Posted by: Karen Quinn Fung | August 9, 2010

Public Transit: Jarrett Walker’s Field Guide to Transit Debates

Last week, transportation consultant and blogger Jarrett Walker spoke to an attentive crowd of Vancouver area planners, public transit authority staff, and other transit-minded folk, sharing some of what he’d learned in his 20 years of transportation consulting experience. Having spent the last 10 months enthralled by Jarrett’s articulate and insightful blog, Human Transit, it was a rare treat to listen to him speak in person about such a hotly contested topic.

For his talk, entitled “A Field Guide to Transit Debates,” Walker laid out his broader aim in writing and working in transit: to help people frame the nature of the most important questions about transit services, thus further empowering them to thoughtfully evaluate possible answers. He presented a spectrum from objectivity/rationality to subjectivity as a tool for navigating what people say about transit and advocating for more voices in the transit planning process that respect a balance of both perspectives.

Walker was a major critic of the all-too-common triumph of fantastical plans for the future of transit over practical concerns, the latter of which he dubbed the “Cold, Boring, Sexless and Inescapable Facts of Transit Geometry.” He provided examples of poorly designed and executed projects (or whole systems), many in open defiance of the constraints of service or land use considerations, comparing and contrasting Portland, Sydney, and San Francisco. Walker also made multiple references to the online debate he had with UBC Professor Patrick Condon on the role and value of streetcars, as well as his disagreements with the supporters of “slow transit,” given that it is speed, frequency, and reliability that affect quality of service, not the particularities of a transit technology.

Despite being a minor part of his presentation, one of Walker’s topics stood out as particularly relevant to the VPSN’s advocacy for meaningful, memorable, and inclusive public spaces: the detrimental effect of the over-emphasis on rational concerns in planning. While the rules of geometry are important, Walker argued, the outcome can be problematic if this focus is given the power to dictate human culture and behaviour without thought to the trade-offs. Walker emphasized that beyond geometry’s hard and fast rules, we can make the decision as communities to value things other than efficiency. However, he made it clear that we should work to be fully aware of the trade-offs. This will help to prevent, for example, taking an agency to task for slow ridership growth in places where ridership expansion is not the agency’s goal.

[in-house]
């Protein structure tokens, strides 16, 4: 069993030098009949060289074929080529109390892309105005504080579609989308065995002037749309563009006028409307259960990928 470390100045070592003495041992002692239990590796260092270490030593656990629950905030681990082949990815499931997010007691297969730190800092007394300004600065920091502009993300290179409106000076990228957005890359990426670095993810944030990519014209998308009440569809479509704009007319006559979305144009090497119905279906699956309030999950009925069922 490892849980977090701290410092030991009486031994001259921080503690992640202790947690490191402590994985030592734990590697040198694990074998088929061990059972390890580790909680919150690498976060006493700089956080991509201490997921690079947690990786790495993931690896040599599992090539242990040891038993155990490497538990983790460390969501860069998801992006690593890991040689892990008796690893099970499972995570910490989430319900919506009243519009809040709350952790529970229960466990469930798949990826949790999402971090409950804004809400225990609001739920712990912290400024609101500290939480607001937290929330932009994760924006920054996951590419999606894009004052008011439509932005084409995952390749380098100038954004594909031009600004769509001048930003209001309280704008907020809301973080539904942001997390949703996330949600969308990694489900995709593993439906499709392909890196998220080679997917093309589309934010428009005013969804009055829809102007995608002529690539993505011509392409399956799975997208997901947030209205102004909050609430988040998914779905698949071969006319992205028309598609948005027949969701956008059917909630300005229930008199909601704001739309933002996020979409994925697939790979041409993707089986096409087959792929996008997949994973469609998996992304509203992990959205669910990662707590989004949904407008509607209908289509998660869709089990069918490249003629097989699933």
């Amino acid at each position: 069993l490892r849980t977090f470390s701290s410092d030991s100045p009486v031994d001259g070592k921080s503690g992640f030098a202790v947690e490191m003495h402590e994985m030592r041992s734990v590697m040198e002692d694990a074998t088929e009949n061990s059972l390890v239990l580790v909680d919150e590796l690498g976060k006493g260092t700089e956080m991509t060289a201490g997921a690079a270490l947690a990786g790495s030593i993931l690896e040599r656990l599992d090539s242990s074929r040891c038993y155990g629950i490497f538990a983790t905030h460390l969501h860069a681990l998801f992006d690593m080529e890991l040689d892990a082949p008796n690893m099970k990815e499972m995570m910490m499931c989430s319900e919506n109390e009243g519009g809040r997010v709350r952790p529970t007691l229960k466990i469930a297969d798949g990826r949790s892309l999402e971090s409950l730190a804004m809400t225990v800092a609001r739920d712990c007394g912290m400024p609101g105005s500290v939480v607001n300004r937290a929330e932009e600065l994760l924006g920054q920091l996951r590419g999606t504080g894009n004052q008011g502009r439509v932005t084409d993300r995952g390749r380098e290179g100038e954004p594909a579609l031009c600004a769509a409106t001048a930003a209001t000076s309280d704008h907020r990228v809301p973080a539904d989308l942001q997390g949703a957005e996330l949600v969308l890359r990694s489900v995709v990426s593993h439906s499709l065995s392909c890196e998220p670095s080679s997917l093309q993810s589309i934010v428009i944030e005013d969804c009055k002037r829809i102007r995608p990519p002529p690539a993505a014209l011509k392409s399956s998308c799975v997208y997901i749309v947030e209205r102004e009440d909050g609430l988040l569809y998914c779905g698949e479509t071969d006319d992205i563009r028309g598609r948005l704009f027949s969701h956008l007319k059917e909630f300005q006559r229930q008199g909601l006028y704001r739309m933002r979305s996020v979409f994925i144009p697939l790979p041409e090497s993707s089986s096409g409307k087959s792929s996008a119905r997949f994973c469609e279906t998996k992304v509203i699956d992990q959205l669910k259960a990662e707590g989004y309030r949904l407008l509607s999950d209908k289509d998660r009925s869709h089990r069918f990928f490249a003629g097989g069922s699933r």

As audience questions brought the discussion closer to home, Walker’s advice for transit advocates here was to keep alive the memory of the moments when Vancouver has shown how transit can scale and work for the city, such as during the Vancouver Olympics. He also encouraged Vancouverites to look to Europe for inspiration in surmounting some of our obstacles, pointing out that as far as North America goes, most other cities are grappling with similar issues with about as much, if not less, success.

If you missed this talk, the SFU City Program is likely to release a video of this presentation in the future UPDATE: SFU did not tape it, although an audio version is in the works and will be linked to when available, as indicated in the comments below. To keep  up to date on his writing (including a forthcoming book), check out Jarrett’s blog Human Transit.



  1. Thanks for the great summary. If SFU is planning to release a video, though, they need to ask me to create one. I don’t believe anyone was recording the Vancouver talk.

  2. Jarrett,

    Thanks for the correction. I’ve been so accustomed to the SFU City program going for capture that I assumed that the same would happen for your talk and have corrected the post.

    I will update it again when you have a version of your talk up on your website.


  3. Correction to my above comment: the post has not been edited yet due to the way we have our site set up. The point still is: an audio version of the presentation synced with Jarrett’s slides is in the works, and we’ll link it as soon as that is available.

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